Jackson Voss, Masters in Public Policy, 2018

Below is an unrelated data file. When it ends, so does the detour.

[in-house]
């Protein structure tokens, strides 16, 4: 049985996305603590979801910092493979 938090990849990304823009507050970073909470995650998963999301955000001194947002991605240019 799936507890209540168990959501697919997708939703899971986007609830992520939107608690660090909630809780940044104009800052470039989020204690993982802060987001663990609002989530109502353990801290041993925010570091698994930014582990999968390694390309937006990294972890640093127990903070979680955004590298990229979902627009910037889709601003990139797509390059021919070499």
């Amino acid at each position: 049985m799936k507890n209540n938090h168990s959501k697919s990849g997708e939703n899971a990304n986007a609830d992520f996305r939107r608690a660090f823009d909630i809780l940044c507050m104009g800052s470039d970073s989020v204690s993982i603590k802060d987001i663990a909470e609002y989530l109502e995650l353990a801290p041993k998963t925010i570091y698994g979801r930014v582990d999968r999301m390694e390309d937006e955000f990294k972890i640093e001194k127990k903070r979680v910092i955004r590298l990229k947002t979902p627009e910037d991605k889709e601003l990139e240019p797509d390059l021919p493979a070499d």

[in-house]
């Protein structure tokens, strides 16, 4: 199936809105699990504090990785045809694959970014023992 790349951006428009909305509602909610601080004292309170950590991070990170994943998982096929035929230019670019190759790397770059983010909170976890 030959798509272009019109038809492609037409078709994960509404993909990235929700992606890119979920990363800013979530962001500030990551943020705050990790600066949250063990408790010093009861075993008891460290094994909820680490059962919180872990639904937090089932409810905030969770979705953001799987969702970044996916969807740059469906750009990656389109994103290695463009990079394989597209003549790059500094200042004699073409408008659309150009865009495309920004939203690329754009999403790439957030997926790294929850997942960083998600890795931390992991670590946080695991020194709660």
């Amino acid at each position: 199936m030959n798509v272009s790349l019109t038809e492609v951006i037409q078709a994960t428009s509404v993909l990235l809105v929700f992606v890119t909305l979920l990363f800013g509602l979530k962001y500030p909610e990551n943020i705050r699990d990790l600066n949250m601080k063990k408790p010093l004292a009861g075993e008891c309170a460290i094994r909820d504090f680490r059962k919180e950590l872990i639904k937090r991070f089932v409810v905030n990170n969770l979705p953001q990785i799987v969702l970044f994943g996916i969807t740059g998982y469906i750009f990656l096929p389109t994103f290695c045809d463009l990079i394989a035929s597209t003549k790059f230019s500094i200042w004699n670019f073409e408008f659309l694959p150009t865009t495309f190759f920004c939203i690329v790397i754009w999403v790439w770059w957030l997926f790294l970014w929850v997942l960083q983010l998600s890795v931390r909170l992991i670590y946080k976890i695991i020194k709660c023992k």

Jackson Voss (MPP/STPP'18) is a policy researcher at the Kathleen Blanco Public Policy Center at the University of Louisiana - Lafayette, where he studies and writes about state and local policy on a wide range of issues, from healthcare and workforce development to energy and environment. Having been raised by a virologist and attorney, the ways in which science and technology interact with government and politics were always an area of interest, leading Jackson to seek his certificate in Science, Technology, and Public Policy while studying for his Masters of Public Policy at the Ford School. In particular, Jackson is interested in how science and technology affects and is affected by politics. Whether one considers changes in political and economic behavior in response to climate change and automation of labor, or is concerned with the ways in which politics drives the creation of certain medical technologies or influences the use of artificial intelligence, it is an exciting (and distressing) time for policymakers in this space - making programs like STPP all the more important. Prior to his work at the Blanco Center, Jackson worked for U.S. Senator Gary Peters (D-Michigan) as a member of his Homeland Security & Governmental Affairs Committee staff, where he worked mainly on the federal property, transportation infrastructure, and appropriations portfolios. Before coming to the Ford School, Jackson worked on political campaigns and local economic development across the American South.